“Wow, you got your hands full.”
If you’re a parent, it’s possible that you have heard this statement thrown in your direction before. My wife and I, as we approach our seventh wedding anniversary, have three children. I find it amazing when people say “you got your hands full” when I am only holding one of my children. Imagine if they saw me when all three were climbing on me at the same time, or when they’re hungry and in a seemingly rehearsed chorus they ask for different foods in harmony.
With the Third Extraordinary Synod of Bishops set to meet this Fall, Pope Francis and bishops from around the world will be discussing issues related to marriage and family life. I believe that the Catholic Church’s vision for married life offers a fresh and engaging perspective for our contemporary world. St. John Paul II declares, “The communion of love between God and people, a fundamental part of the Revelation and faith experience of Israel, finds a meaningful expression in the marriage covenant which is established between a man and a woman” (Familiaris Consortio 12). The approaching synod has caused me to reflect on how I live my vocation to married life.
In his book Divine Likeness, Cardinal Marc Ouellet suggests that since Vatican II and St. John Paul II, “the theology of marriage has been developed in terms of ‘gift’…” (Ouellet 150-151). Men and women are created in the image of God (cf. Genesis 1:26-27). One of the great theological insights of Vatican II was the idea that “man, who is the only creature on earth which God willed for itself, cannot fully find himself except through a sincere gift of himself” (Gaudium et Spes 24). Only through a gift of self can people find their true purpose and meaning in life. This is because a total self gift both participates in and manifests the divine life to which we’re invited.
Many of us are familiar with St. John Paul II’s Wednesday audiences which have become what we call the “Theology of the Body.” The giving of oneself in marriage, including in the conjugal act, is discussed in terms of a total gift of oneself. In a marriage covenant, husband and wife can manifest Trinitarian love, and the communion to which all people are drawn. For a husband or wife to hold back anything would be a betrayal of the communion which they’re guided by the Holy Spirit to manifest.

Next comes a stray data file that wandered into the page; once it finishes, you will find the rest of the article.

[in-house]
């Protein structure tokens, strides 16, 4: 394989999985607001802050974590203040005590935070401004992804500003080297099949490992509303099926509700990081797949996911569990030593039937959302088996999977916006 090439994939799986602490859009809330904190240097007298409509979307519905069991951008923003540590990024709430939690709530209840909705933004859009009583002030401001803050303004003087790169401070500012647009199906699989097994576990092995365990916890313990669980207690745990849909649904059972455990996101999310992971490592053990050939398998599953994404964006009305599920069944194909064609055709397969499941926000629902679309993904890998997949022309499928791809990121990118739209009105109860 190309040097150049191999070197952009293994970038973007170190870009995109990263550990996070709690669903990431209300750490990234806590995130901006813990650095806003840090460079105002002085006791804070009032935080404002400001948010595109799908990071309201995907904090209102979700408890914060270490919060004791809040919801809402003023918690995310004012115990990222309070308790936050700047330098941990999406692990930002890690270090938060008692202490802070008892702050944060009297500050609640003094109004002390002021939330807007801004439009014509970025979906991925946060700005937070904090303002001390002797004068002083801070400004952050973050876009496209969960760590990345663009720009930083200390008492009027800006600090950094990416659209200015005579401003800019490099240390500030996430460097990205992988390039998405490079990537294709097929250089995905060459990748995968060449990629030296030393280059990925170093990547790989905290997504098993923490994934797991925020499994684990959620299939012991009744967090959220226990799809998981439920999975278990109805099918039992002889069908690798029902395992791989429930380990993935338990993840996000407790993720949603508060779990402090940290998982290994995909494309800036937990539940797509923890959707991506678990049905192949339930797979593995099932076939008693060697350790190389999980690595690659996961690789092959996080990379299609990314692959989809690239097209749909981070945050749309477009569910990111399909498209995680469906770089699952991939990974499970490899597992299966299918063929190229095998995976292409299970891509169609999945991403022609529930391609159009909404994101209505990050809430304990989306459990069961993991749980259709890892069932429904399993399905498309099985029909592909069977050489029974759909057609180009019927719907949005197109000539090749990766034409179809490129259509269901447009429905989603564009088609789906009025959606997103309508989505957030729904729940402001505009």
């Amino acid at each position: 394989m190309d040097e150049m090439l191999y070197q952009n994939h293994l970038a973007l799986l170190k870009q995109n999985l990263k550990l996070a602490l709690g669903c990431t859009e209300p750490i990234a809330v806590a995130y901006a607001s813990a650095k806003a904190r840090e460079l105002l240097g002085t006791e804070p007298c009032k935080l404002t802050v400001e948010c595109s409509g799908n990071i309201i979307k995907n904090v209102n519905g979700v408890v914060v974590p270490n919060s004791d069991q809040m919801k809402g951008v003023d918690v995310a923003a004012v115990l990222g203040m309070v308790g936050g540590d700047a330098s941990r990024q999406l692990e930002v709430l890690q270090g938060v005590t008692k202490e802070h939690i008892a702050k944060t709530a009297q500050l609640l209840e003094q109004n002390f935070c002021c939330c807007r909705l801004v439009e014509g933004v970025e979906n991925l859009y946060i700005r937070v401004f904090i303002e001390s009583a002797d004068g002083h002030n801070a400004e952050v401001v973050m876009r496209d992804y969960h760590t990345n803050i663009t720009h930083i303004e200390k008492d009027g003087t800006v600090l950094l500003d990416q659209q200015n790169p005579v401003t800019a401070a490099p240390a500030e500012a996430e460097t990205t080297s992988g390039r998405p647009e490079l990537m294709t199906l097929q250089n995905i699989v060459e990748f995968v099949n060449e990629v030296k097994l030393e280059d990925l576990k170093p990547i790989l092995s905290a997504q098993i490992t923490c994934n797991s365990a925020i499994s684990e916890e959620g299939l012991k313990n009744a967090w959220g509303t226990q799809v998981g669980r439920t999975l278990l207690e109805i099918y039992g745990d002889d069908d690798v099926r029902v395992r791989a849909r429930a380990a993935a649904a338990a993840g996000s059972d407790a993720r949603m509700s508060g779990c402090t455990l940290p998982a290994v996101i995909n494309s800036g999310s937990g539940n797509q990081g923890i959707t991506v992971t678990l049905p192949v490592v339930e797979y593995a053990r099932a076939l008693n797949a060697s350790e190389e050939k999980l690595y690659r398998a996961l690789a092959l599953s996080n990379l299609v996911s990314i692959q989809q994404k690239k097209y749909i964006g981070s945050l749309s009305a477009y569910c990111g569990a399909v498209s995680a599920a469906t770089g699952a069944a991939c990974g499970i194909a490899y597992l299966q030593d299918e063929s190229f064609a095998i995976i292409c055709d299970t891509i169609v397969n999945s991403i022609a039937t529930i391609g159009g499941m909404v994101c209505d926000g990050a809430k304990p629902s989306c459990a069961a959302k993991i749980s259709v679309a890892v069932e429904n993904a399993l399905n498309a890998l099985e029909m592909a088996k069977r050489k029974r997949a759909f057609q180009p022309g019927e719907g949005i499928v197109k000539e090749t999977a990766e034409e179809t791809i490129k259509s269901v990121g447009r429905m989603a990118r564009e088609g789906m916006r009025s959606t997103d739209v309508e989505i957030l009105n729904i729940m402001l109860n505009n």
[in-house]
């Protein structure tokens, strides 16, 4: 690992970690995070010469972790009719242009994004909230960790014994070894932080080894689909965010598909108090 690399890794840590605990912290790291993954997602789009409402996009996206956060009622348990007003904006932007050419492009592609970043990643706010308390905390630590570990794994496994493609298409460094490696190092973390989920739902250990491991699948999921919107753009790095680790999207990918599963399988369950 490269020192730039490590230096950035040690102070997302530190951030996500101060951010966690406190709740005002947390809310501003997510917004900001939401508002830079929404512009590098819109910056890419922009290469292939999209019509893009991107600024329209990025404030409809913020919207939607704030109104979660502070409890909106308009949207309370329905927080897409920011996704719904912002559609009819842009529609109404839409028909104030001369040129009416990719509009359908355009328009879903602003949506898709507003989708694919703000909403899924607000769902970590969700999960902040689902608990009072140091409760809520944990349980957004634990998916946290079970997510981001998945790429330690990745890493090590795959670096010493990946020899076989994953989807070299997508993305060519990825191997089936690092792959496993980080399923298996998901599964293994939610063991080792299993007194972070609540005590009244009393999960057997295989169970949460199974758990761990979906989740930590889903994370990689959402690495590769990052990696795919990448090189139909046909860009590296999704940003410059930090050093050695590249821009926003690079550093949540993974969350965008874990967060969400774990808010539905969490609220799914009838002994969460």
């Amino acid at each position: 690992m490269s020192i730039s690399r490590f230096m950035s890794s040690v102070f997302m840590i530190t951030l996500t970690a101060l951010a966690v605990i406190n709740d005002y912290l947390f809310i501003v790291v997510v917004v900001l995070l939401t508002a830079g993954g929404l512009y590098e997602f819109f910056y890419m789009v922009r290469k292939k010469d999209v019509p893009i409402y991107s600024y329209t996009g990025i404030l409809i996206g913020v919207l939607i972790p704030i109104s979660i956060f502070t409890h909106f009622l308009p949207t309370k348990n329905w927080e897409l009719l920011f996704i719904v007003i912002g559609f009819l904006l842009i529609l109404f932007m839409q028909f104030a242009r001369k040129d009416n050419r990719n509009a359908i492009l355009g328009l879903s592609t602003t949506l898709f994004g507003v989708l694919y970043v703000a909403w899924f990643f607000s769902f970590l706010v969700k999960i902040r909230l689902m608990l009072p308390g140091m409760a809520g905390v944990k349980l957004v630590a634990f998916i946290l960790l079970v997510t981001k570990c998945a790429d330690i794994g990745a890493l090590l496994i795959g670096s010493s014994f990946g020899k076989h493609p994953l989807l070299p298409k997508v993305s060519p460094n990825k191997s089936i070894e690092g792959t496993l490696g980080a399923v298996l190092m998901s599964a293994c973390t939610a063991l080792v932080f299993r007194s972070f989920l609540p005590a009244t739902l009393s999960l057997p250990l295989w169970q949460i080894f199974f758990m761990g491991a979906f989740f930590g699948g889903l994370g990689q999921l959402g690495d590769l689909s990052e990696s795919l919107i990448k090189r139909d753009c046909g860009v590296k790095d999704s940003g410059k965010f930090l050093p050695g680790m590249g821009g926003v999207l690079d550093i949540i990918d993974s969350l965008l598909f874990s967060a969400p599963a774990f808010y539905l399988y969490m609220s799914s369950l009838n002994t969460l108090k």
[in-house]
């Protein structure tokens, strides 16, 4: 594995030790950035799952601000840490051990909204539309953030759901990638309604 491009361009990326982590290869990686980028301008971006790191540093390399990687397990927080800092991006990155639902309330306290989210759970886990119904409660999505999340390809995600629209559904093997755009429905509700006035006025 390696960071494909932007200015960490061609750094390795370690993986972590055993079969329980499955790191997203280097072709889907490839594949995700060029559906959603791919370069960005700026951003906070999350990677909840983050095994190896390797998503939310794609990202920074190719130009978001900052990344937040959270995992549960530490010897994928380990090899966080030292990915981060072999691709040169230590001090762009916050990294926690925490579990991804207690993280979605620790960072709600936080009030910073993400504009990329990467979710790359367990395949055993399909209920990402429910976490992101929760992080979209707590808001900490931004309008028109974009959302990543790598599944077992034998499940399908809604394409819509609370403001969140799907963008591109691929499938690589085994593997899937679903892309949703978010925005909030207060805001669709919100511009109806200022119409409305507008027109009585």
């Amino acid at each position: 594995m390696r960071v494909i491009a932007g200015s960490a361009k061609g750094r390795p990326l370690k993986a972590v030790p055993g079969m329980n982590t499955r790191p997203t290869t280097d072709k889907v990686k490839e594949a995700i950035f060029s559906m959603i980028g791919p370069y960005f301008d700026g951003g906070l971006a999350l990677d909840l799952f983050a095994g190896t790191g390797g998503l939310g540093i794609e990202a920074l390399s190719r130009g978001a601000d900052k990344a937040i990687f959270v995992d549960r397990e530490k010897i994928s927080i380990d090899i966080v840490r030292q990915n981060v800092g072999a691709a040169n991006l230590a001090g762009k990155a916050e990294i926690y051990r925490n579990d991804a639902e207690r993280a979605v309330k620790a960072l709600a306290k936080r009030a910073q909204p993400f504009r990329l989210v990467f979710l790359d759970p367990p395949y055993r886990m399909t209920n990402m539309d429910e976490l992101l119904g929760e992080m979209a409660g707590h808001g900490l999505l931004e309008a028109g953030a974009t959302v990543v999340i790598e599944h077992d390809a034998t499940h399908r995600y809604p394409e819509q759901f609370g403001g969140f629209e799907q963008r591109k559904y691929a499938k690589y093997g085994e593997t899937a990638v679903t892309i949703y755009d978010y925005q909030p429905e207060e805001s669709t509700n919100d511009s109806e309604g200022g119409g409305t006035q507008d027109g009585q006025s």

Cardinal Angelo Scola in The Nuptial Mystery draws from St. John Paul II’s “Theology of the Body” and describes how the perichoresis of the Triune God is based on total self-giving. This is described beautifully in the following:
Communio personarum exists in its perfection in the Three in One, because the Father gives himself completely to the Son without keeping anything of his divine essence for himself… The Son himself gives back the same, perennial divine essence. This exchange of love between the two is so perfect as to be fruitful in a pure state: it gives rise to another person, the Holy Spirit (donum doni) (Scola, 131).
The Father completely gives everything He is to the Son; the Son completely gives Himself back in totality to the Father. Their self-giving love is so total and so perfect that it is fruitful and a third Person arises, the Holy Spirit.
Cardinal Scola makes the connection between this Trinitarian relationship and the relationship between husband and wife. A husband and wife can give a total gift of self, offering all that they are, and in the context of the conjugal act, it is possible that a new person can be created. But Cardinal Ouellet also mentions that whether or not a new child is conceived, the love of the spouses is fruitful in that they are manifesting the Trinitarian gift of self (cf. Ouellet 172).
There is an element of sacrifice involved here. The spouses freely commit to each other, accepting the new life if God should bless them with a child. However, if a couple experiences difficulty in conceiving, they also accept the sacrifice associated with not being able to bear children. In both cases, the spouses who completely give of themselves in love have the opportunity to offer themselves as a spiritual sacrifice to the Lord (cf. Romans 12:1) and to participate in the economy of salvation by manifesting Trinitarian love through a gift of self.
So my response to my interlocutors should be “Yes, I have my hands full: they’re full with my gift of self to the Lord. I give Him all that I am in loving surrender in an act of self-emptying gift-giving aimed at being drawn deeper into the mystery of the Trinitarian communio personarum, and this participation in the divine life penetrates who I am, giving me the grace and love to offer myself as a self gift to my wife.” Do you think that would get their attention?
Either way, what is essential to remember is that God invites us to participate in His very own divine life and we can experience true love through sincere acts of self gift.
Edward Trendowski is Coordinator for Catechetical Resources for the Diocese of Providence and teaches pastoral theology for Saint Joseph’s College Online.